Amazon can ask regulators to block deal with Future Group, says Delhi HC
An Indian court allowed Amazon.com Inc.. to oppose Future Group’s $3.4 billion asset sale to Mukesh Ambani’s conglomerate but left it to local regulators to decide on the deal, in a mixed ruling for the US giant fighting Asia’s richest man for dominance in one of the world’s largest retail markets.
The Delhi High Court said Monday it can’t bar the e-commerce giant from writing to regulators objecting to the indebted Indian retailer’s plan to sell its assets to Ambani’s Reliance Industries Ltd. The ruling by a single-judge bench can be challenged before a higher court. The court’s position neither bars nor allows the Future-Reliance transaction.
The legal spat has drawn the battle lines between two of the world’s richest men, Jeff Bezos and Ambani, as they fight to control India’s estimated $1 trillion retail market. Reliance is already the country’s biggest brick-and-mortar retailer. Acquiring Future’s assets would give it unparalleled edge over rivals -- an advantage Amazon is not willing to cede. For the distressed Future Group, the asset sale is a crucial bailout deal.
While Amazon has been allowed to petition Indian regulators against this transaction, recent experience shows it may not always be fruitful. Despite writing to the local antitrust regulator asking it not to approve the takeover by Reliance until arbitration proceedings are complete, the agency approved the transaction on Nov 20.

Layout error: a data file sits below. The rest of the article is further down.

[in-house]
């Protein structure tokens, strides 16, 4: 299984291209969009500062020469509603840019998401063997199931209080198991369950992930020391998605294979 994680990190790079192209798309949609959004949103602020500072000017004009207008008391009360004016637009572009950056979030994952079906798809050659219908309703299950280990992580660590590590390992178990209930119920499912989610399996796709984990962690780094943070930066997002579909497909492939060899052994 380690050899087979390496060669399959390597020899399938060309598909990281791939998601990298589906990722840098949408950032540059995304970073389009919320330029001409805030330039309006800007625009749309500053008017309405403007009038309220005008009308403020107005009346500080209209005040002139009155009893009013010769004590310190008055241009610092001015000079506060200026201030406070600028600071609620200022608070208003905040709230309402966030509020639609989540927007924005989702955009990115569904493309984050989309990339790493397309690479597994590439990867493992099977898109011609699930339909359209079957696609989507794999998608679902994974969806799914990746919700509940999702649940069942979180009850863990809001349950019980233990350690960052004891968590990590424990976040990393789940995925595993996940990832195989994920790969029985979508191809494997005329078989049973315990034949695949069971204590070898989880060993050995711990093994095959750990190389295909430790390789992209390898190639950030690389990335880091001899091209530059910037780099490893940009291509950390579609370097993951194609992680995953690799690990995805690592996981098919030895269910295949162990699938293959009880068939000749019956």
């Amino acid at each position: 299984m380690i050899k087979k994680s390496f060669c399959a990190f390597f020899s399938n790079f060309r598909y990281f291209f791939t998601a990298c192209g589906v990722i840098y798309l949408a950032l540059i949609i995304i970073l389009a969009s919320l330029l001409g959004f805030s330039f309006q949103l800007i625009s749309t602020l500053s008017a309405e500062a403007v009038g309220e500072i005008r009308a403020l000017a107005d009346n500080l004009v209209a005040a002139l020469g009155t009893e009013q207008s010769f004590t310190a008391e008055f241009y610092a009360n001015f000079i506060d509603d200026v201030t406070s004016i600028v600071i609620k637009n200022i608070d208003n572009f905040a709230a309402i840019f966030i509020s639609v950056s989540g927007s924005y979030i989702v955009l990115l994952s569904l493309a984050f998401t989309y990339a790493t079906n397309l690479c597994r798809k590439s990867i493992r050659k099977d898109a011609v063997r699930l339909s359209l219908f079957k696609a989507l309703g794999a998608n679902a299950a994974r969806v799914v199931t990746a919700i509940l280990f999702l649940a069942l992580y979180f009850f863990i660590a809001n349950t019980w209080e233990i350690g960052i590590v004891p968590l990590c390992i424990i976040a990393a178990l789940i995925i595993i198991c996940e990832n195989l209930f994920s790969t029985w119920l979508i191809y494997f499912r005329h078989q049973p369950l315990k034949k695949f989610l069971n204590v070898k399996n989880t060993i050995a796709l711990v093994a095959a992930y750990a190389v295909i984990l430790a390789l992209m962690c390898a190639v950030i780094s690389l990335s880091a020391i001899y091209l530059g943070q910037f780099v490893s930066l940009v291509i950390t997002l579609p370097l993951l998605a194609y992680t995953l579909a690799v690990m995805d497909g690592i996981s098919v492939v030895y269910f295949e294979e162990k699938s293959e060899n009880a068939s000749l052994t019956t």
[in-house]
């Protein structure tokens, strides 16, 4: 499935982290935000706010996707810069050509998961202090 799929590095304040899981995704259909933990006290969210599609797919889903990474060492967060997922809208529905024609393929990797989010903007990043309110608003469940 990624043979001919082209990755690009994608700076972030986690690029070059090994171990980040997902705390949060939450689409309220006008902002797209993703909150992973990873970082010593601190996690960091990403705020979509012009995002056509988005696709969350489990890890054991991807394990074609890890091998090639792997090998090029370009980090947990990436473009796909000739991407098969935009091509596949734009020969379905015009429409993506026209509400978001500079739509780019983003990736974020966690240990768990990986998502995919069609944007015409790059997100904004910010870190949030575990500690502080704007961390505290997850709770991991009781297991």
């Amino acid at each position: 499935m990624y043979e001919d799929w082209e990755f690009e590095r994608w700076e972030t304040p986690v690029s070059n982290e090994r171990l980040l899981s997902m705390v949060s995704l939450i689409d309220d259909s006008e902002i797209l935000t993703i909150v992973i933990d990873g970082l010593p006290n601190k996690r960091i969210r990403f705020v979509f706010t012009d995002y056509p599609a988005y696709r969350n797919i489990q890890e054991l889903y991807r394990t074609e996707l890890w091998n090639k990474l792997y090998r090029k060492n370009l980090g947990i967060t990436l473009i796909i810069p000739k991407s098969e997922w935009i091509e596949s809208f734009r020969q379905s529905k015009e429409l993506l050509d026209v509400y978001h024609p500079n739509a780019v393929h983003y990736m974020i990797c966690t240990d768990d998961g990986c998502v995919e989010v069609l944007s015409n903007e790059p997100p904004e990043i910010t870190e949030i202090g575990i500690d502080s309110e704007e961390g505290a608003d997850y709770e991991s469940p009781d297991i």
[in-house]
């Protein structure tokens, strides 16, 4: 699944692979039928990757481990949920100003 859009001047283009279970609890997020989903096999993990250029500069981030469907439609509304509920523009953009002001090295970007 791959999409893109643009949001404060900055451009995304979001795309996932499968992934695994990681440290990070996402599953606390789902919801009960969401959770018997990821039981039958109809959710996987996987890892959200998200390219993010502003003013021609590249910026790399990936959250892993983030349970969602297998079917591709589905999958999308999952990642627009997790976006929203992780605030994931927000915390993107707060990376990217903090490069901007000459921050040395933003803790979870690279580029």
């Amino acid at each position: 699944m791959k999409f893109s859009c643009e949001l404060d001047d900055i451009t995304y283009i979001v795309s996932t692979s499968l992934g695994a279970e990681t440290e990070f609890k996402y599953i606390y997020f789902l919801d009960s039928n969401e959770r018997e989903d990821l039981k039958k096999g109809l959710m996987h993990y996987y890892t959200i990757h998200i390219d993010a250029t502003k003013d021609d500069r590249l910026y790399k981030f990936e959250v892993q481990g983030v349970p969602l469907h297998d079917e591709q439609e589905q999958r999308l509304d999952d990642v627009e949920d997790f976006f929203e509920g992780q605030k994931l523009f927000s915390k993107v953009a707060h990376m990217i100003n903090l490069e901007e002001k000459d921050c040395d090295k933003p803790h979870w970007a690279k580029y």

The American company also suffered a setback with the court saying that its investment into the Future Group required government approval and not securing it violated India’s foreign exchange and investment laws.
Future Retail Ltd.’s shares jumped as much as 5% on Monday in Mumbai while Reliance gained 1.5%.
Future approached the court last month after Amazon got a Singapore arbitration panel to temporarily halt the transaction on Oct. 25. The US firm, which owns a minority stake in one of Future’s unlisted firms, accused the local retailer of breaching a contract by agreeing to a buyout by an Indian rival.
The Indian court said Monday that the emergency arbitration on Amazon’s plea was valid but stopped short of commenting on the legal validity of the arbitration verdict.
Reliance said on Oct. 26 that it intends to purchase Future Retail’s assets “without any delay,” notwithstanding the arbitration court order. Future Group, controlled by tycoon Kishore Biyani, had said the matter “will have to be tested” under Indian laws.
Harish Salve, the lawyer representing listed flagship Future Retail Ltd, urged the court on Nov 10 to bar Amazon from writing letters to local antitrust and market regulators in its continued efforts to block the deal with Reliance. Amazon’s counsel argued that Future’s petition was not legally tenable.
The Future group is critically dependent on the asset sale going through. It defaulted on obligations earlier this year. Future Retail has posted losses for three straight quarters and reported a 74% revenue drop in the latest quarter.
The Indian retailer will run into serious financial trouble if the asset sale fails, its lawyer Salve told the court on Nov. 10, arguing that the emergency arbitration ruling was not binding in India. Amazon wants to “sink the ship” by not letting Reliance acquire Future’ assets, he said.